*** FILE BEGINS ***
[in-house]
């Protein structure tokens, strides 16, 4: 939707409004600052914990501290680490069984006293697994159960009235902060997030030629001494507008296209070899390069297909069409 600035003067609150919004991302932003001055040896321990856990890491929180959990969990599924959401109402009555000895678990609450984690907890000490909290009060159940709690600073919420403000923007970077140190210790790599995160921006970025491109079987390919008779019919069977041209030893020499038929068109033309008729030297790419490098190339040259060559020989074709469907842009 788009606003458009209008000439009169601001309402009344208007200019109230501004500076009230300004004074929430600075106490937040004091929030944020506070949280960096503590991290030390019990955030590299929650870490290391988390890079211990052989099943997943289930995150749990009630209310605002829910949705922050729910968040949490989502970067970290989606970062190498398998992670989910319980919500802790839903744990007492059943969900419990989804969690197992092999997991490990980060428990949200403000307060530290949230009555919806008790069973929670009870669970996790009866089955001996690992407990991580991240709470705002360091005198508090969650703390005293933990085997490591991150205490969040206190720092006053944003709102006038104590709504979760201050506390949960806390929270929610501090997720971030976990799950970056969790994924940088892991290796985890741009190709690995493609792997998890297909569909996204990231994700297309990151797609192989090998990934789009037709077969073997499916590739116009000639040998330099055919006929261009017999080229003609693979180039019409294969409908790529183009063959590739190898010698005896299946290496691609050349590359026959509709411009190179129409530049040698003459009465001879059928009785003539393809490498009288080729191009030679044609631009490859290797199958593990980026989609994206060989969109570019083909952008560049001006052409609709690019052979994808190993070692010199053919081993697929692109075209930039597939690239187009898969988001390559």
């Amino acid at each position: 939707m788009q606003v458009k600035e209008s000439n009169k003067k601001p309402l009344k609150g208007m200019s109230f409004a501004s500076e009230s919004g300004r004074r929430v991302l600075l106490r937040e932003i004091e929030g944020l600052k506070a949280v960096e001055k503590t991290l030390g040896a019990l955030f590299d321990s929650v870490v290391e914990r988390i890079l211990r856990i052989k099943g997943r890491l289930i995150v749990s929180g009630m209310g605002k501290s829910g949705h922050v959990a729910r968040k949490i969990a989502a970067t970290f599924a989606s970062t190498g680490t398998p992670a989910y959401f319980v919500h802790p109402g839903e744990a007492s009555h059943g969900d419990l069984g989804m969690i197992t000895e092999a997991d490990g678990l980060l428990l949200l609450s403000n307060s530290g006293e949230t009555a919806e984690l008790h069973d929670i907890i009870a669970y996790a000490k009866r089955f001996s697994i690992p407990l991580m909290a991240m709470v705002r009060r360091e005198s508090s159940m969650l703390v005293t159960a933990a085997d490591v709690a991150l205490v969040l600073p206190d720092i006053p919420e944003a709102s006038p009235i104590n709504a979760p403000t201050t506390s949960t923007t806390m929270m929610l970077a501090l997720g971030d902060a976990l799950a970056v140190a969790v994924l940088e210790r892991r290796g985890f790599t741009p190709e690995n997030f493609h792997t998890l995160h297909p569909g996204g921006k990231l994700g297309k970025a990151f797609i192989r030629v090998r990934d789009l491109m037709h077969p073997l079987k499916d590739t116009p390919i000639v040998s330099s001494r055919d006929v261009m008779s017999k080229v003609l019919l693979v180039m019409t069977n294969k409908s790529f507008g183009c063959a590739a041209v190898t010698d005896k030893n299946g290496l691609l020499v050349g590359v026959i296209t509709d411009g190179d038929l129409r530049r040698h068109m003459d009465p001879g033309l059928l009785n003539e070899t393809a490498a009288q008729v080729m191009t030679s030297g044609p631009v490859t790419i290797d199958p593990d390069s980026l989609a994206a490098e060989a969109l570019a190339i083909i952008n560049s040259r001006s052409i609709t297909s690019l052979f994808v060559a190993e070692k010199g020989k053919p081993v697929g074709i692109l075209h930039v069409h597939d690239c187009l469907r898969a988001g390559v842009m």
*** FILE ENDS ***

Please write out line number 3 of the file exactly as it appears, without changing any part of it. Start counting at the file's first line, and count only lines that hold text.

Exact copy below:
């Amino acid at each position: 939707m788009q606003v458009k600035e209008s000439n009169k003067k601001p309402l009344k609150g208007m200019s109230f409004a501004s500076e009230s919004g300004r004074r929430v991302l600075l106490r937040e932003i004091e929030g944020l600052k506070a949280v960096e001055k503590t991290l030390g040896a019990l955030f590299d321990s929650v870490v290391e914990r988390i890079l211990r856990i052989k099943g997943r890491l289930i995150v749990s929180g009630m209310g605002k501290s829910g949705h922050v959990a729910r968040k949490i969990a989502a970067t970290f599924a989606s970062t190498g680490t398998p992670a989910y959401f319980v919500h802790p109402g839903e744990a007492s009555h059943g969900d419990l069984g989804m969690i197992t000895e092999a997991d490990g678990l980060l428990l949200l609450s403000n307060s530290g006293e949230t009555a919806e984690l008790h069973d929670i907890i009870a669970y996790a000490k009866r089955f001996s697994i690992p407990l991580m909290a991240m709470v705002r009060r360091e005198s508090s159940m969650l703390v005293t159960a933990a085997d490591v709690a991150l205490v969040l600073p206190d720092i006053p919420e944003a709102s006038p009235i104590n709504a979760p403000t201050t506390s949960t923007t806390m929270m929610l970077a501090l997720g971030d902060a976990l799950a970056v140190a969790v994924l940088e210790r892991r290796g985890f790599t741009p190709e690995n997030f493609h792997t998890l995160h297909p569909g996204g921006k990231l994700g297309k970025a990151f797609i192989r030629v090998r990934d789009l491109m037709h077969p073997l079987k499916d590739t116009p390919i000639v040998s330099s001494r055919d006929v261009m008779s017999k080229v003609l019919l693979v180039m019409t069977n294969k409908s790529f507008g183009c063959a590739a041209v190898t010698d005896k030893n299946g290496l691609l020499v050349g590359v026959i296209t509709d411009g190179d038929l129409r530049r040698h068109m003459d009465p001879g033309l059928l009785n003539e070899t393809a490498a009288q008729v080729m191009t030679s030297g044609p631009v490859t790419i290797d199958p593990d390069s980026l989609a994206a490098e060989a969109l570019a190339i083909i952008n560049s040259r001006s052409i609709t297909s690019l052979f994808v060559a190993e070692k010199g020989k053919p081993v697929g074709i692109l075209h930039v069409h597939d690239c187009l469907r898969a988001g390559v842009m």